Over the holidays, I had a tough conversation, and have thought through what I learned and hope it is helpful for you as you face conflict at work and home.  These are good reminders for your team as well.  If you want to pass this along to them, feel free.

I felt attacked by a family member over the holidays and I reacted emotionally, specifically got angry and had a hard time talking through the situation.



When we feel attacked, we feel unsafe and in this situation I was trying to protect another family member from getting hurt.  Yes, my mama bear came out.

When we go through emotional conflict, there are some basic steps that will help us to move through it productively.

  1. Breathe.  For some people, conflict makes us feel unsafe.  I grew up in a home where yelling was normal.  Now, when I am in conflict, it congers up those emotions I had when I was young.  I felt unsafe.  Now when I am in conflict, I have to tell myself that I am safe and one of the first things we can do is breathe.  This signals our body to calm down.
  1. Write down what is being said.  Writing grounds our mind.  It begins to slow our mind down and gives us an opportunity to objectively listen to what is being said.  When I am in conflict, I forget what people say.  When I write it down, I can go back to recall their words.
  1. Repeat what they say and ask did I hear that correctly?  Sometimes I am in shock that someone is speaking to me the way they are.  This shock causes my brain to freeze and I feel as though I am not able to respond positively.  When I repeat what they say, it gives my brain time to process their comments and ask if I am understanding them correctly.
  1. Try to understand why they are feeling the way they are.  Ask questions like: How does this situation impact you?  What do you ultimately want?  Did something happen prior to this that caused this response?
  1. Find common ground.  Determine where you agree and where you disagree and tell them.  In my situation, when I told him that I disagreed, I felt he threatened me.  At that point, I had to make a decision.  Would I agree so that he would not fulfill his threat or would I stand my ground.  Ultimately, I feel it is important to stick to our values and convictions.  We can’t control what others do, we can only control ourselves.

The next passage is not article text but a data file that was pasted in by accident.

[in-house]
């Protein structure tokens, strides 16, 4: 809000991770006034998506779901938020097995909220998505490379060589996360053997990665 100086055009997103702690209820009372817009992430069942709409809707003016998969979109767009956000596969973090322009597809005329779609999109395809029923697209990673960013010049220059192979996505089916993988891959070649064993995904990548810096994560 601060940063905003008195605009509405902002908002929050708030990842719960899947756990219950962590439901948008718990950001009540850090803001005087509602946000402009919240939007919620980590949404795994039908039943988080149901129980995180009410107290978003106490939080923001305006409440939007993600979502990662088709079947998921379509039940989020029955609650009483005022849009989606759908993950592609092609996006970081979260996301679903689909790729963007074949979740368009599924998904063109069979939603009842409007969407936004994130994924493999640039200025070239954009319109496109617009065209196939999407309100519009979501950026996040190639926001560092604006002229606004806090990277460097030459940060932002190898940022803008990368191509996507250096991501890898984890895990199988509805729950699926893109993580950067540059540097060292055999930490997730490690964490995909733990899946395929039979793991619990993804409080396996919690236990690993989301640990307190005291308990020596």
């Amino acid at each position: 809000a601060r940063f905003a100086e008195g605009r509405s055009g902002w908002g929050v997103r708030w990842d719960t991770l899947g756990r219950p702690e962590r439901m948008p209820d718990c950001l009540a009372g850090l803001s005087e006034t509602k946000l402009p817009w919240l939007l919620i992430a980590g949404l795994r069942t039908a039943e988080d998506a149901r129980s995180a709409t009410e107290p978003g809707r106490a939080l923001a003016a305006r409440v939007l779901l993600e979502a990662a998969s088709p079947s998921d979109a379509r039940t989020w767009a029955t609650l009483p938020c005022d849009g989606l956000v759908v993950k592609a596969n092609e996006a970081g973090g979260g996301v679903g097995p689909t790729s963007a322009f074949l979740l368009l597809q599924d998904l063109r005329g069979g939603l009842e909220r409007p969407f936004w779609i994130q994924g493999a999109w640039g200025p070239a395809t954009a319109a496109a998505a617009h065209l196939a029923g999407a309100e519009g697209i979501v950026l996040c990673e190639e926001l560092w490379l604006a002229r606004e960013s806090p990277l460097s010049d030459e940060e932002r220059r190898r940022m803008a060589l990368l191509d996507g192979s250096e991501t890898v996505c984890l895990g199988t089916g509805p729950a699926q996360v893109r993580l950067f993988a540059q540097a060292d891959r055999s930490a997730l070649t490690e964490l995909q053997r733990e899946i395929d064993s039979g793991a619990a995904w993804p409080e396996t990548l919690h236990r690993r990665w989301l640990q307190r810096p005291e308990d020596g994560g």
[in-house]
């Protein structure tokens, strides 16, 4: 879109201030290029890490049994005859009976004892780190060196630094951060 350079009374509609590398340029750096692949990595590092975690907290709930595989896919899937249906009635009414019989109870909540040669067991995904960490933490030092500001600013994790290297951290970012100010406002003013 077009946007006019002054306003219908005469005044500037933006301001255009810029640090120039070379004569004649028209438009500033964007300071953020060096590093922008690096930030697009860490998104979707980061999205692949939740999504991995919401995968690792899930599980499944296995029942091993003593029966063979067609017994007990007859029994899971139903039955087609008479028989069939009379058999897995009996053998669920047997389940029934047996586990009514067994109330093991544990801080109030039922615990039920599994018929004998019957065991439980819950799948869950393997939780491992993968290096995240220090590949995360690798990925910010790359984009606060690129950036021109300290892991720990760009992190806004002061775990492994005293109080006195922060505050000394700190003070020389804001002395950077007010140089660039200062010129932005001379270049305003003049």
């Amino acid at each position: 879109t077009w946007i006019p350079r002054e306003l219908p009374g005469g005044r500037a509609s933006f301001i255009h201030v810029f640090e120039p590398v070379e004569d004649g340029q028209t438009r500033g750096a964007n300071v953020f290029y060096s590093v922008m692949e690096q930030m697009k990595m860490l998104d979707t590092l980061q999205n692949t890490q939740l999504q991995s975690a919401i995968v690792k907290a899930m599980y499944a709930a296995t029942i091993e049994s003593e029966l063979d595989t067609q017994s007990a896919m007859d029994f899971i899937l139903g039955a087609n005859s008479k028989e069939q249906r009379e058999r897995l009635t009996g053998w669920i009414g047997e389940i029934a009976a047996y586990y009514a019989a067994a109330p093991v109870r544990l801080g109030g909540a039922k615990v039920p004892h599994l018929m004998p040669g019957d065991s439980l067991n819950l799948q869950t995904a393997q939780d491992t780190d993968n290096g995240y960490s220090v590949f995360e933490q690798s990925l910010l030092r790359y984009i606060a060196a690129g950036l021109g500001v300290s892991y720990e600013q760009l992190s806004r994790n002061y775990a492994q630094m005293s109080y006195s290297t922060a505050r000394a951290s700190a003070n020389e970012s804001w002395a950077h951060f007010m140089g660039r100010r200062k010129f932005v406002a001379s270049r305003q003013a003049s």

1. Work towards a plan to move forward. I just listened to a video by Donald Miller and he said that after a conflict, it is normal to “villainize” a person, or talk bad about them.  I challenge you to remember that everyone is doing the very best they can in life.  When we can be thankful for our relationships, learn from them, and move forward, we will grow both personally and professionally.

If you’re interested in learning more about how to grow in your abilities to move through conflict and enjoy relationships, read “The 100/0 Principle” by Al Ritter.  He says, “it behooves us to take 100% responsibility for the relationship, expecting nothing in return.”  It’s a great perspective and will challenge how you think about great relationships.

I’ll end with a quote by Stephen Covey,

“The real beginning of influence comes as others sense you are being influenced by them-

When they feel understood by you-

That you have listened deeply and sincerely, and that you are open.”

My holiday conflict had not yet resolved, so I called and asked what his expectations were so that we could move forward.

He told me he wanted to feel understood.

I failed. I failed to listen deeply and sincerely.

Today, I am thankful I get to learn and work towards a more healthy relationship.  I think that’s what we all want in life, healthy relationships that bring us joy.

Life is the Point,